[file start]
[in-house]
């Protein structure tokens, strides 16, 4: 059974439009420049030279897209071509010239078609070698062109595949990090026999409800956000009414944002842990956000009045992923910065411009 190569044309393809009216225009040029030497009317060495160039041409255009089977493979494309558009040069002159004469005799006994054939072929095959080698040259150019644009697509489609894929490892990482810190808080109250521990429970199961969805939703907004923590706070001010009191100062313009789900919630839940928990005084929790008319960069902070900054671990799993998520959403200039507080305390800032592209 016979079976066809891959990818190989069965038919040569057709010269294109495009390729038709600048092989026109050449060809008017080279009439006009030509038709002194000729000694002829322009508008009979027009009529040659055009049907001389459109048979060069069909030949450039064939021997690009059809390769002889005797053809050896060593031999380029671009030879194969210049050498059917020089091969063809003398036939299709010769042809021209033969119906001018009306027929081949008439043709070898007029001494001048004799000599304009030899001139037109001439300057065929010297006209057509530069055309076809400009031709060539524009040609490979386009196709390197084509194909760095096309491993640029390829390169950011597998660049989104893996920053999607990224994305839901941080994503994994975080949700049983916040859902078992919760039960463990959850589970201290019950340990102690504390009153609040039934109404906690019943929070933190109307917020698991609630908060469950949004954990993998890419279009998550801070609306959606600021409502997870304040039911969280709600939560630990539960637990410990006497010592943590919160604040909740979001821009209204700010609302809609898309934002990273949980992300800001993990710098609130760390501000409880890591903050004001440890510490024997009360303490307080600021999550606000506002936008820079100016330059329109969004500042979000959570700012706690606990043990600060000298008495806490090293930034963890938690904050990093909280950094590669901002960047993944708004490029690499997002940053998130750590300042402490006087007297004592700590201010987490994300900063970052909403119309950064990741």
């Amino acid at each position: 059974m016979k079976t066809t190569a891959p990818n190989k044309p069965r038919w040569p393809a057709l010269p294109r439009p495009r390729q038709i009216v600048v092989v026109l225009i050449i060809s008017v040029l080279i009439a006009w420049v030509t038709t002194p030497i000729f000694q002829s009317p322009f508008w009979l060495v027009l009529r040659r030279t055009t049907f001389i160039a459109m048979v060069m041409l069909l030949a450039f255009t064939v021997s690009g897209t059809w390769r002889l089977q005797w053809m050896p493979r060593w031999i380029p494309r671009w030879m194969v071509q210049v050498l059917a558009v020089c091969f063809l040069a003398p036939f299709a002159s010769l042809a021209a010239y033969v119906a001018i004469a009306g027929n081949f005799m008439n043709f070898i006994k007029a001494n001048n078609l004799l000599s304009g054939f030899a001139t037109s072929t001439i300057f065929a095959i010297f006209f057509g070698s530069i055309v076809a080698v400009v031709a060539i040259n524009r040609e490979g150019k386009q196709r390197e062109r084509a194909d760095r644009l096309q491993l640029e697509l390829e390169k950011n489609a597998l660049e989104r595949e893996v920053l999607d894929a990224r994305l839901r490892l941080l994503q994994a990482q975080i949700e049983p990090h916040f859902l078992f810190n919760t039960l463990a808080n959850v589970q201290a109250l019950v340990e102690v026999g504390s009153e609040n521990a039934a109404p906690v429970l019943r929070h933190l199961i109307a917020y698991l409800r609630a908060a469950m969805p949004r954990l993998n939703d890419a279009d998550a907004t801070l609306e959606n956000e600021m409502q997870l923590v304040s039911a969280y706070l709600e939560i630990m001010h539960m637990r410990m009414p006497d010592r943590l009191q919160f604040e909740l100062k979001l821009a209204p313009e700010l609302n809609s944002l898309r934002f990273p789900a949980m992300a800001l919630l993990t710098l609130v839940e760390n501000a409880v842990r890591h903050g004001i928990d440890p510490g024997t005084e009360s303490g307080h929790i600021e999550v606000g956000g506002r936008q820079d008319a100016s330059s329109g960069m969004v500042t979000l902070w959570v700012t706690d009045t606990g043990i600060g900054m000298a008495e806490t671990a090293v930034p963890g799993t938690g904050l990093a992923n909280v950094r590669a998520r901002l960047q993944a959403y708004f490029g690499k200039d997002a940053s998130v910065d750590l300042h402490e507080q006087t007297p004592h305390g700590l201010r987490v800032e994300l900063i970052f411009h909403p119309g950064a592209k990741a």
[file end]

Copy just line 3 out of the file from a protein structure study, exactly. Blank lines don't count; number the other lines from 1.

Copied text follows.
């Amino acid at each position: 059974m016979k079976t066809t190569a891959p990818n190989k044309p069965r038919w040569p393809a057709l010269p294109r439009p495009r390729q038709i009216v600048v092989v026109l225009i050449i060809s008017v040029l080279i009439a006009w420049v030509t038709t002194p030497i000729f000694q002829s009317p322009f508008w009979l060495v027009l009529r040659r030279t055009t049907f001389i160039a459109m048979v060069m041409l069909l030949a450039f255009t064939v021997s690009g897209t059809w390769r002889l089977q005797w053809m050896p493979r060593w031999i380029p494309r671009w030879m194969v071509q210049v050498l059917a558009v020089c091969f063809l040069a003398p036939f299709a002159s010769l042809a021209a010239y033969v119906a001018i004469a009306g027929n081949f005799m008439n043709f070898i006994k007029a001494n001048n078609l004799l000599s304009g054939f030899a001139t037109s072929t001439i300057f065929a095959i010297f006209f057509g070698s530069i055309v076809a080698v400009v031709a060539i040259n524009r040609e490979g150019k386009q196709r390197e062109r084509a194909d760095r644009l096309q491993l640029e697509l390829e390169k950011n489609a597998l660049e989104r595949e893996v920053l999607d894929a990224r994305l839901r490892l941080l994503q994994a990482q975080i949700e049983p990090h916040f859902l078992f810190n919760t039960l463990a808080n959850v589970q201290a109250l019950v340990e102690v026999g504390s009153e609040n521990a039934a109404p906690v429970l019943r929070h933190l199961i109307a917020y698991l409800r609630a908060a469950m969805p949004r954990l993998n939703d890419a279009d998550a907004t801070l609306e959606n956000e600021m409502q997870l923590v304040s039911a969280y706070l709600e939560i630990m001010h539960m637990r410990m009414p006497d010592r943590l009191q919160f604040e909740l100062k979001l821009a209204p313009e700010l609302n809609s944002l898309r934002f990273p789900a949980m992300a800001l919630l993990t710098l609130v839940e760390n501000a409880v842990r890591h903050g004001i928990d440890p510490g024997t005084e009360s303490g307080h929790i600021e999550v606000g956000g506002r936008q820079d008319a100016s330059s329109g960069m969004v500042t979000l902070w959570v700012t706690d009045t606990g043990i600060g900054m000298a008495e806490t671990a090293v930034p963890g799993t938690g904050l990093a992923n909280v950094r590669a998520r901002l960047q993944a959403y708004f490029g690499k200039d997002a940053s998130v910065d750590l300042h402490e507080q006087t007297p004592h305390g700590l201010r987490v800032e994300l900063i970052f411009h909403p119309g950064a592209k990741a």